DATHÜN: Month Meditation Retreat

"It's very helpful to realize that being here, sitting in meditation, doing simple everyday things like working, walking outside, talking with people, bathing, using the toilet, and eating, is actually all that we need to be fully awake, fully alive, fully human. While we are sitting in meditation, we are simply exploring humanity and all of creation in the form of ourselves. We can become the world's greatest experts on anger, jealousy, and self-deprecation, as well as on joyfulness, clarity, and insight, Everything that human beings feel, we feel. We can become extremely wise and sensitive to all of humanity and the whole universe simply by knowing ourselves, just as we are."
- Pema Chödrön, teaching on day two of a dathün

 

 

Dathün (Tibetan for "month session") is a one-month group meditation retreat lead by a senior teacher.  It is open to anyone and is a very powerful introduction and deepening of mindfulness-awareness meditation. Each day consists of alternating periods of sitting and walking meditation with time for talks, study, and a short work period.   Silence and functional talking are observed throughout the day.  Meals are served in the shrine room oryoki-style, a practice of mindful eating taken from the Zen tradition. There is regular individual instruction with trained meditation instructors. 


An example of a day in the dathün:

6:30 am Wake up
7:00 am Morning chants
Practice: sitting & walking meditation
8:00 am Breakfast (in the shrine room)
9:00 am Practice: sitting & walking meditation
12:00 pm Lunch (in the shrine room)
1:00 pm Work period
2:30 pm Practice: sitting & walking meditation
4:00 pm Tea
4:30 pm Practice: sitting & walking meditation
5:30 pm Talk
Evening chants
7:00 pm Dinner (in the shrine room)
8:00 pm Practice: sitting & walking meditation
Closing chants
9:00 End of day

In general, the daily schedule is quite full, and there is not much time for personal activities.  One day in the middle of the dathün is open with no scheduled practice.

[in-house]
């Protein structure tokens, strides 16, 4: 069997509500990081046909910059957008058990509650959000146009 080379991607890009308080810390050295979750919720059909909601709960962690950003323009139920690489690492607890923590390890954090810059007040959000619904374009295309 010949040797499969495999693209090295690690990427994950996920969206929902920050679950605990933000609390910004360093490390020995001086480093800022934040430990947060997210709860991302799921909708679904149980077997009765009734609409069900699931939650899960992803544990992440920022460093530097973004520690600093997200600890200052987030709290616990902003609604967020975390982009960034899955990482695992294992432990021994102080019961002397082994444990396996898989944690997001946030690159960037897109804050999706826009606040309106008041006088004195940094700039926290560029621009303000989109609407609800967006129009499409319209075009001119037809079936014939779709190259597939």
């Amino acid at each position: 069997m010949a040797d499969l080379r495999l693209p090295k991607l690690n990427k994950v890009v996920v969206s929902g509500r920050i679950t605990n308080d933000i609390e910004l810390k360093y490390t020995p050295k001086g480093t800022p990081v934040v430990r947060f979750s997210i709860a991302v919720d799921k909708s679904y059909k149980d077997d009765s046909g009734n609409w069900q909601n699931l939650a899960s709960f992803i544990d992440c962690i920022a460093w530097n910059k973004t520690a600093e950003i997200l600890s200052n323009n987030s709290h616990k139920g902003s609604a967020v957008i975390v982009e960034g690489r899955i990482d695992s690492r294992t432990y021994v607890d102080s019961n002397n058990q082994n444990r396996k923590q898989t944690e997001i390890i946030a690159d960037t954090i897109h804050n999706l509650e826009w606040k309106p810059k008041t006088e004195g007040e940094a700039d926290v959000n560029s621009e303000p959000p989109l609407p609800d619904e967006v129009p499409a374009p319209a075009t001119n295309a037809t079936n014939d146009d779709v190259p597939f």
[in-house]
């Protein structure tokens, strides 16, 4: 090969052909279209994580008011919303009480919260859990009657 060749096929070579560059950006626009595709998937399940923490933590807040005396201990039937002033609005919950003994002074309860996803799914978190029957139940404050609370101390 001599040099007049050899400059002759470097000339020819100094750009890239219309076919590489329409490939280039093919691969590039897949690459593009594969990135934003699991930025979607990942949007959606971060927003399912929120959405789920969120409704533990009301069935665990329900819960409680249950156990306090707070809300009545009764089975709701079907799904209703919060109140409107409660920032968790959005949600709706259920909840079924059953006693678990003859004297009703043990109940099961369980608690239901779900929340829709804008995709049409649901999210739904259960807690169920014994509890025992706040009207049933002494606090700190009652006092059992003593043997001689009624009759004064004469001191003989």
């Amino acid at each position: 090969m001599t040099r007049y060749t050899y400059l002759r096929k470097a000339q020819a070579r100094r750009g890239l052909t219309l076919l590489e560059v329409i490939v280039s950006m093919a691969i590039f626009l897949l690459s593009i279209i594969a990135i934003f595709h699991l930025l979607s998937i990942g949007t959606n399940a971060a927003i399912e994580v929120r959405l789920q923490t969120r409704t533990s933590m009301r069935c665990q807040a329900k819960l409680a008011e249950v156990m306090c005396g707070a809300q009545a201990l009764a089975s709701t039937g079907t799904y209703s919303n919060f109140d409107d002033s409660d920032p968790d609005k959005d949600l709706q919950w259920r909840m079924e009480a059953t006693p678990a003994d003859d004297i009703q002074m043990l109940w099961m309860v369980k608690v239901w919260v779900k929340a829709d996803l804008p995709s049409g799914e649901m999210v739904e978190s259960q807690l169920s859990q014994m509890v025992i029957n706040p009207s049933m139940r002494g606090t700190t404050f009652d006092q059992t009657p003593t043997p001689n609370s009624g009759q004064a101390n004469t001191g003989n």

Although there is a shrine with Buddhist and Shambhala symbols as well as chants at certain points of the day, one does not need to be a Buddhist nor even be interested in becoming a Buddhist to take part.  All the symbols and chants are oriented toward arousing our natural wakefulness and compassion and are provided as methods for realizing the nature of our minds. 

In the Shambhala Buddhist tradition, dathün is one of our most important training programs.  There is a real power and depth to practicing with a group for a month, and for many people, it is a big step on their path of meditation.  In terms of the teachings, there are different kinds of dathüns, with some of them emphasizing the Buddhist teachings, the Shambhala teachings, the teachings of lojong ("mind training"), or the creative arts. Yet all dathüns are alike in being grounded in intensive sitting practice of mindfulness and awareness. 

Anyone is welcome to come to a dathün.  If possible, it is good if you have already had meditation instruction and some experience and understanding of meditation beforehand. There are 165 Shambhala Centers worldwide, where you can receive free meditation instruction and can take part in meditation classes and programs for reasonable fees.  Please see our Shambhala Center guide for the center closest to you.

Since dathün is such a central part of our training, it is a requirement for those people planning to take Sutrayana and Vajrayana Seminary, as well as for becoming a meditation instructor.  It is also required to do at least a weekthün before doing a solitary retreat.  For more information on retreats, click on retreats.

Recommended Readings

Pema Chödrön:
The Wisdom of No Escape 
Start Where You Are
(These books are teachings she gave during two particular dathüns.)

Chögyam Trungpa
The Heart of the Buddha
The Path is the Goal

Sakyong Mipham Rinpoche:
Turning the Mind Into an Ally


 Where to Go, Who to Contact

There are four practice centers in the Shambhala mandala that offer dathüns at different times of the year.

Dechen Chöling,        Mas Marvent, France
Dorje Denma Ling,    Tatamagouche, Nova Scotia
Karmê Chöling,          Barnet, Vermont
Shambhala Mountain Center,    Red Feather Lakes, Colorado
 
 
  photo by Molly Nudell

 
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